Proposed Federal Sports Betting Bill Would Require Use of League Data

Proposed Federal Sports Betting Bill Would Require Use of League Data article feature image

Jack Gruber, USA TODAY Sports. Pictured: U.S. Capitol Building

  • A federal sports betting bill will be introduced in the U.S. Senate on Wednesday.
  • The biggest takeaway from the proposed legislation is that gaming operators would be required to use official league data.

On Wednesday, Senators Charles Schumer (D-NY) and Orrin Hatch (R-UT) will introduce to Congress the Sports Wagering Market Integrity Act Of 2018.

The bill addresses a whole lot of the expected stuff — an age restriction (21 years old), various consumer protections and the permitting of online wagering  — but the headline is that in its current form, it would require for licensed operators to only use data from leagues until 2024.

This automatically turns the business of data for leagues, questioned by many about whether it's as valuable as third-party data, into a sector worth of north of $1 billion.

At present, only three North American gaming operators have data/sponsorship deals with the leagues: MGM (NBA, MLB, NHL), FanDuel (NBA) and The Stars Group (NBA).

The NFL — the only one of the four major sports leagues that hasn't done a data deal yet — came out in "strong support" of the federal legislation on Wednesday.

Sara Slane, senior vice president of public affairs for the American Gaming Association, unsurprisingly took the opposite position of the NFL, saying, "This bill is the epitome of a solution in search of a problem, representing an unprecedented and inappropriate expansion of federal involvement in the gaming industry, which is currently one of the most strictly regulated in the country."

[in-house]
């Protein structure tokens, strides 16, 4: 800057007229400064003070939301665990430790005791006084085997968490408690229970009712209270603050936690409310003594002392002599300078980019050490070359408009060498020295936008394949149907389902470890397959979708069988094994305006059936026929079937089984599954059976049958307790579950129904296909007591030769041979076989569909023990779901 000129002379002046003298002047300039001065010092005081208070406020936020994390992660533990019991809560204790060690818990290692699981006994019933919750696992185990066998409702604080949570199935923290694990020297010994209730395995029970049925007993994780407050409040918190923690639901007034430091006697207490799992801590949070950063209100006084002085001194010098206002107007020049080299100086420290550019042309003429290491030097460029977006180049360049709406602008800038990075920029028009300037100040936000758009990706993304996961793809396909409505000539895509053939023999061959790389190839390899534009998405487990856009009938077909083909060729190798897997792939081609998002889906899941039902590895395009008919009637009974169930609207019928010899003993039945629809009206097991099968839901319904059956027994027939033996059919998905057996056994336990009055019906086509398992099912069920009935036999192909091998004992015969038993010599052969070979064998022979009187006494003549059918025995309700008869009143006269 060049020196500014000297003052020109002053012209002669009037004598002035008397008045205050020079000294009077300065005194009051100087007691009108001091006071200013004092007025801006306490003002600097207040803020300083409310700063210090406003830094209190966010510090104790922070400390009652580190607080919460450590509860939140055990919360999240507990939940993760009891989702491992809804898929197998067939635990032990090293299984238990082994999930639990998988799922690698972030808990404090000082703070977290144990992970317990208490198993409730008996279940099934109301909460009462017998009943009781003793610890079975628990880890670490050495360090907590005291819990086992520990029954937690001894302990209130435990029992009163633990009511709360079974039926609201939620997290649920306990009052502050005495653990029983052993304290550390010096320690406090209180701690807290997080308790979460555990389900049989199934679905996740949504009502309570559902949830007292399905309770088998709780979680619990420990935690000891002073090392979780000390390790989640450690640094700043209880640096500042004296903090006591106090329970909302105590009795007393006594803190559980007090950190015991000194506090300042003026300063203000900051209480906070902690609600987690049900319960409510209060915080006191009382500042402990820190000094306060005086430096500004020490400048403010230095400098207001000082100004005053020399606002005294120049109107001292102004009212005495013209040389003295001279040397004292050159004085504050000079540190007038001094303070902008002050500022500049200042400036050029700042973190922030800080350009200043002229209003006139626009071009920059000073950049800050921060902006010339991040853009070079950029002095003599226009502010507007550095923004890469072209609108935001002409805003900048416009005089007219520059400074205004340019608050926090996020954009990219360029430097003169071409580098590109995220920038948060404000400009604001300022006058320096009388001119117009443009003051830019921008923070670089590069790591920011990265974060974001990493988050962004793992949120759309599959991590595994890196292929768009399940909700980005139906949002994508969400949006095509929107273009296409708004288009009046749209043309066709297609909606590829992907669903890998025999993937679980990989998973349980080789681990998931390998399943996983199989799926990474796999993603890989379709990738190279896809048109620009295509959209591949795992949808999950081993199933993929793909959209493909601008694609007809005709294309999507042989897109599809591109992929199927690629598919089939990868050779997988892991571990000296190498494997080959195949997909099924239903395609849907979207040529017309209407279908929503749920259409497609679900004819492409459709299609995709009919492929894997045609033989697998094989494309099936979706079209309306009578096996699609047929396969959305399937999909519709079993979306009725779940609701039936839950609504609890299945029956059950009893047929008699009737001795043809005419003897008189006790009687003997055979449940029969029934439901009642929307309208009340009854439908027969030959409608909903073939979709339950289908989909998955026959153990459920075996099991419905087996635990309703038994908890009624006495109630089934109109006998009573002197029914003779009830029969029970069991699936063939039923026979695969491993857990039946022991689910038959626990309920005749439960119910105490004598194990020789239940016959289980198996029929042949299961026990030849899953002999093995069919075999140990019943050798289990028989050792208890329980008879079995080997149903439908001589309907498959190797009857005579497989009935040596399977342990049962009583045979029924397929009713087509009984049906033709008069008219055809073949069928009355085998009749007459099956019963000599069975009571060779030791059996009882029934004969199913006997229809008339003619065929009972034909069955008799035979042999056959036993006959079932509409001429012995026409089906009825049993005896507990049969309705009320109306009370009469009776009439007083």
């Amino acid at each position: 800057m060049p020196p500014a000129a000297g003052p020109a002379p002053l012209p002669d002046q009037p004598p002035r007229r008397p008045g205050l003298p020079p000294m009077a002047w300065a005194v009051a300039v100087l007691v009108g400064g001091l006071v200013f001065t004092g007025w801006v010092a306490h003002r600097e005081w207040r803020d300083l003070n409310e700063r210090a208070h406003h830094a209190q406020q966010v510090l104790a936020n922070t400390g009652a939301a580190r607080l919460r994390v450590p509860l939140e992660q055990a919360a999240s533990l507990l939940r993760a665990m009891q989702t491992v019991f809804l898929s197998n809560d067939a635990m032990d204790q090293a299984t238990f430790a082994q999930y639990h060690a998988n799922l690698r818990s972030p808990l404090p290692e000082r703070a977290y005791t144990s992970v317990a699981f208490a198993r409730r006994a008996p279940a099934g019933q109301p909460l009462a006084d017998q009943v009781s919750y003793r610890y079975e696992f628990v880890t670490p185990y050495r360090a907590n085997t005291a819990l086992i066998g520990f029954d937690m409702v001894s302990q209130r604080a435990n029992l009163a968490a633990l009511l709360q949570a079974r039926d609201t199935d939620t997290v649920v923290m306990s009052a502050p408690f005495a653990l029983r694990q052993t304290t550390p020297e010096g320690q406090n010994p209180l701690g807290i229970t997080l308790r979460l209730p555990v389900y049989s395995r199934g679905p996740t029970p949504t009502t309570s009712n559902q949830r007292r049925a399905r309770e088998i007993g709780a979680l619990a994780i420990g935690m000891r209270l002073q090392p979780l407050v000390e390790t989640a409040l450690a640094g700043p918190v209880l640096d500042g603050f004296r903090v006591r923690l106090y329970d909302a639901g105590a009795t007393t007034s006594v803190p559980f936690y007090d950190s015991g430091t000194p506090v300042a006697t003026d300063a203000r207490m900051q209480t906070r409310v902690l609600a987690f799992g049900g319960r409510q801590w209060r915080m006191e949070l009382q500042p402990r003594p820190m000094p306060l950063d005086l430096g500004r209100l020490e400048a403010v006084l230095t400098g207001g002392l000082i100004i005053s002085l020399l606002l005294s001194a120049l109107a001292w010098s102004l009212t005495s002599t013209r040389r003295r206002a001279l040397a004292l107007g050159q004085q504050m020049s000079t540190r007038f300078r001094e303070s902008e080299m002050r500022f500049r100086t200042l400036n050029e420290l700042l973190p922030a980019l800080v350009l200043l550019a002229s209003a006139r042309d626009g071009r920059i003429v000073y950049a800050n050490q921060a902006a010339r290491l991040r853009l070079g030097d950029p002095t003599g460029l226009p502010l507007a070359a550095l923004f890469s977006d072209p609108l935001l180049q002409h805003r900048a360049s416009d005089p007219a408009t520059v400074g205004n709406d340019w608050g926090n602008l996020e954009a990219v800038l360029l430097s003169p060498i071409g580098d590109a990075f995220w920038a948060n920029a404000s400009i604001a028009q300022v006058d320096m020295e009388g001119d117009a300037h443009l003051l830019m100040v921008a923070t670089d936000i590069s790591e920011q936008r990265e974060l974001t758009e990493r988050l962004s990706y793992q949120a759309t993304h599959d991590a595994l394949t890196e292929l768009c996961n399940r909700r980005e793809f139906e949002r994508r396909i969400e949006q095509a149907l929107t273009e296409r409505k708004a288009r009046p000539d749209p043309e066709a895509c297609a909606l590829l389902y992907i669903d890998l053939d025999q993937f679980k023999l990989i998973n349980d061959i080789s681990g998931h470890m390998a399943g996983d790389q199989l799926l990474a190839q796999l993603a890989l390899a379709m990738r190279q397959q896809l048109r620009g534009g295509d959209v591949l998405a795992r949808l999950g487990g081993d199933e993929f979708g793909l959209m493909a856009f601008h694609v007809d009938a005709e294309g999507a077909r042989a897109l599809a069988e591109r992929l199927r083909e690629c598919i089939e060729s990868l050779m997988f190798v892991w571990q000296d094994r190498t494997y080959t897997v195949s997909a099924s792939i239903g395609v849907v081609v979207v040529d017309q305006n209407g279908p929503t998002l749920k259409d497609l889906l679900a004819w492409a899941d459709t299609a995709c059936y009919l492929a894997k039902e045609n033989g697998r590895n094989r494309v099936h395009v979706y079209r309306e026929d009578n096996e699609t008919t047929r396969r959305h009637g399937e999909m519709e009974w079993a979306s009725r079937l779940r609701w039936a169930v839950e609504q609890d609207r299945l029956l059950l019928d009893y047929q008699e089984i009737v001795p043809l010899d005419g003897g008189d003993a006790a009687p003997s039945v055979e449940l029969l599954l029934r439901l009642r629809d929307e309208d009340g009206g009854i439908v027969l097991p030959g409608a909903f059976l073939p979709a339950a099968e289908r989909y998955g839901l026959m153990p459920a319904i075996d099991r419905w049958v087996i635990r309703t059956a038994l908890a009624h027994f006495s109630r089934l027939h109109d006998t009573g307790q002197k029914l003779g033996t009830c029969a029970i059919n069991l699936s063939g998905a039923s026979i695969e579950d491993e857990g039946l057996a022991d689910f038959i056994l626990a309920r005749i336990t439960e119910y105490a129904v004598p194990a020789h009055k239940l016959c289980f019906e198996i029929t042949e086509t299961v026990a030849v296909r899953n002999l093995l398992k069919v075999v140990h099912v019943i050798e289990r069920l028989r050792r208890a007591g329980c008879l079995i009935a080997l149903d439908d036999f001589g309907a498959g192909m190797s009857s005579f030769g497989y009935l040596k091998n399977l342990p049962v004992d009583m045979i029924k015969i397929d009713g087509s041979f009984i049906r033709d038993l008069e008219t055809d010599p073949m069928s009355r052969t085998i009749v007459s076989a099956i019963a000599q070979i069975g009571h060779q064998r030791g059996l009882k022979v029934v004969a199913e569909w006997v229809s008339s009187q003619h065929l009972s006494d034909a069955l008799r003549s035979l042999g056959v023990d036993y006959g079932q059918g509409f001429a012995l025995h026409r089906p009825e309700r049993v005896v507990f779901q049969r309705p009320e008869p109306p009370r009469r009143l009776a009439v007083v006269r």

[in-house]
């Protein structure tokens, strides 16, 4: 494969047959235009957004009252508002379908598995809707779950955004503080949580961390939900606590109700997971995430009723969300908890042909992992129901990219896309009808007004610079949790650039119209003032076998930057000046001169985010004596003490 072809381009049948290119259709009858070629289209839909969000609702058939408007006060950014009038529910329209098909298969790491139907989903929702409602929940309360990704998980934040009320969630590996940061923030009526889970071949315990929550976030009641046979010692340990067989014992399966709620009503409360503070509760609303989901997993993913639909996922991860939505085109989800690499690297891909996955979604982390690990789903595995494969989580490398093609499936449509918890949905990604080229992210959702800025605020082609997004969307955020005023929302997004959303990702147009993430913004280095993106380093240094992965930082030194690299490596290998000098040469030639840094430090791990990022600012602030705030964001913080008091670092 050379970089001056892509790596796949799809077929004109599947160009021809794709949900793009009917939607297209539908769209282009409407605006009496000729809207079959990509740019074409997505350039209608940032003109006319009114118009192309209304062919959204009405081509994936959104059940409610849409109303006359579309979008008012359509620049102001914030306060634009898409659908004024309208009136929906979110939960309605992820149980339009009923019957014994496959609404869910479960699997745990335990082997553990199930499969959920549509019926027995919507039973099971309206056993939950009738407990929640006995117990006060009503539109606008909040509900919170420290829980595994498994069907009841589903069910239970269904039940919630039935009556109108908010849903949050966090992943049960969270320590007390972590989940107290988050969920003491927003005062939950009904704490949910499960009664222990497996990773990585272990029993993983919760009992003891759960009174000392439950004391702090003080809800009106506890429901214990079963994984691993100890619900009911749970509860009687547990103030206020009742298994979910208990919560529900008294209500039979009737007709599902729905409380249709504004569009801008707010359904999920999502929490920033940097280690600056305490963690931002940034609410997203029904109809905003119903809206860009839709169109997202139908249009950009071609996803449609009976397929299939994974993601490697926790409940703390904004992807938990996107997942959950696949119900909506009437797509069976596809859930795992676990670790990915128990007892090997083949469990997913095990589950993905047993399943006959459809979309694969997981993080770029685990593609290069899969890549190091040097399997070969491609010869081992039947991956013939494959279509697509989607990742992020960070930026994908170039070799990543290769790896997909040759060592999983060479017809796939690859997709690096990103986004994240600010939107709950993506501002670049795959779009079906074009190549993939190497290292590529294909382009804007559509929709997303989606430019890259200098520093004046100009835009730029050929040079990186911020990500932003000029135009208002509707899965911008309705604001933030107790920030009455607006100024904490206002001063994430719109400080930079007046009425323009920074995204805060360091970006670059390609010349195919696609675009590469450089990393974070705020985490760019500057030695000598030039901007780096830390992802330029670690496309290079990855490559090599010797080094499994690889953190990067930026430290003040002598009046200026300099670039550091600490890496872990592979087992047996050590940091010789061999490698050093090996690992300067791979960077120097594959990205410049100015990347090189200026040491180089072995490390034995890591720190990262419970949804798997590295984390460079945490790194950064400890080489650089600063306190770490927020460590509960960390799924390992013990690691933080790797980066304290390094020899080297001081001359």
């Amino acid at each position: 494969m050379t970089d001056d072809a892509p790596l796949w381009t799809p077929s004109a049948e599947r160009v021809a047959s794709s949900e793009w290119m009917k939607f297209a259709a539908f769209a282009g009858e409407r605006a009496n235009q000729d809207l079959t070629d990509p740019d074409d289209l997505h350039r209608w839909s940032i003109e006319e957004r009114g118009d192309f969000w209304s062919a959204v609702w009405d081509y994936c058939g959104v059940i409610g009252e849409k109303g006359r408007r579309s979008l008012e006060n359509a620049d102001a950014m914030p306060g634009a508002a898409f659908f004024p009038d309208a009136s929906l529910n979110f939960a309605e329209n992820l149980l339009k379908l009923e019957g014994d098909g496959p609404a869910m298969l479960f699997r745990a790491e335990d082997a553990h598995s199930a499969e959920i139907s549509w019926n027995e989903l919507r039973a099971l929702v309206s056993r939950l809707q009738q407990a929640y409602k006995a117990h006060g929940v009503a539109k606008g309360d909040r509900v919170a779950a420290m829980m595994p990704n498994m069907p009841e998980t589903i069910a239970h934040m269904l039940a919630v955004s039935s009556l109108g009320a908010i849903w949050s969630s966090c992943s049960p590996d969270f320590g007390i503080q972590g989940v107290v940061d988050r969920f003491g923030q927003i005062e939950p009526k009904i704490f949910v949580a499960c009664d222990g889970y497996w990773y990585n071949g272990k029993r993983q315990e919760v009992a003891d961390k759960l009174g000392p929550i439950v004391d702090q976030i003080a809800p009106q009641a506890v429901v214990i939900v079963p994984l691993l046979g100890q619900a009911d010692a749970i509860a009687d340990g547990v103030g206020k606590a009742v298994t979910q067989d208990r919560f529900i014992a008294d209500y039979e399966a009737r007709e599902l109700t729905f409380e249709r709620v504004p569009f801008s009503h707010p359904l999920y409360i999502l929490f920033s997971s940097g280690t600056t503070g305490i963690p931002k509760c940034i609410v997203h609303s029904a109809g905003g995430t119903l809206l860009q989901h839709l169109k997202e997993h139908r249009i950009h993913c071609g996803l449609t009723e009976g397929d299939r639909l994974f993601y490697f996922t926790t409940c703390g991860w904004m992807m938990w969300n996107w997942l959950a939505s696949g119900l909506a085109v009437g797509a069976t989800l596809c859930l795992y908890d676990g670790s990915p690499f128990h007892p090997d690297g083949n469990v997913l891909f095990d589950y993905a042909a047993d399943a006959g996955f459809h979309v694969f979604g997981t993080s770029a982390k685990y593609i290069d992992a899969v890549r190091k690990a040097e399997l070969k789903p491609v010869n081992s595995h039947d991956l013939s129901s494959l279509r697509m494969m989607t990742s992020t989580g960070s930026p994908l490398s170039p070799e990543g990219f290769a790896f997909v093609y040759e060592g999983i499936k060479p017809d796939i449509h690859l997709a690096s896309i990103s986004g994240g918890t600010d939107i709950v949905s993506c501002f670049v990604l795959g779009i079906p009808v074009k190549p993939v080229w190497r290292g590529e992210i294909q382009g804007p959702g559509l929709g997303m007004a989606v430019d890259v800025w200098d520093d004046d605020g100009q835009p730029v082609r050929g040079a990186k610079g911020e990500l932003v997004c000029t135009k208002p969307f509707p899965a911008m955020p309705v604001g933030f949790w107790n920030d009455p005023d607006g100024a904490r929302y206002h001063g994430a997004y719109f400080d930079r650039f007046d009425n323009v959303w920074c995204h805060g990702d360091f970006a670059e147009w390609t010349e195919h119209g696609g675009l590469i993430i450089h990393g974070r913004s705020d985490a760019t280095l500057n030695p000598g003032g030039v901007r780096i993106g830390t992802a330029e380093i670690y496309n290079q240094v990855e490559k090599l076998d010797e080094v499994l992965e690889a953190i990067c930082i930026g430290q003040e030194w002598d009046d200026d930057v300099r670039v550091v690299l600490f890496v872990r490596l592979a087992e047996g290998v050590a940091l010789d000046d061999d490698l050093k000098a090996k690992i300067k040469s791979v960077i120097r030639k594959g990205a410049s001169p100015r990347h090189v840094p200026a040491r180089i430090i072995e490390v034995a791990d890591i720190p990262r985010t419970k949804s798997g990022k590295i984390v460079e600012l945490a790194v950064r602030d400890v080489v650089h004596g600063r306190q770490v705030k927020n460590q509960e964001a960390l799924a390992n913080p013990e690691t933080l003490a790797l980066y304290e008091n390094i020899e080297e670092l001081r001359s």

A federal bill of this magnitude would mandate that all operators need to work with the leagues — and ostensibly pay them for their data.

Sources tell The Action Network that the few multi-year data deals signed by leagues so far add up to roughly $100 million.

The reality is that the data itself won't be a game-changer until in-play betting expands, making real-time data all the more important.

That’s a product that might not be universal until 2020.

Leagues have been asking for federal oversight over the states to impose universal rules to the new landscape of sports betting. It isn’t so much as to protect anyone. It’s to make more money.

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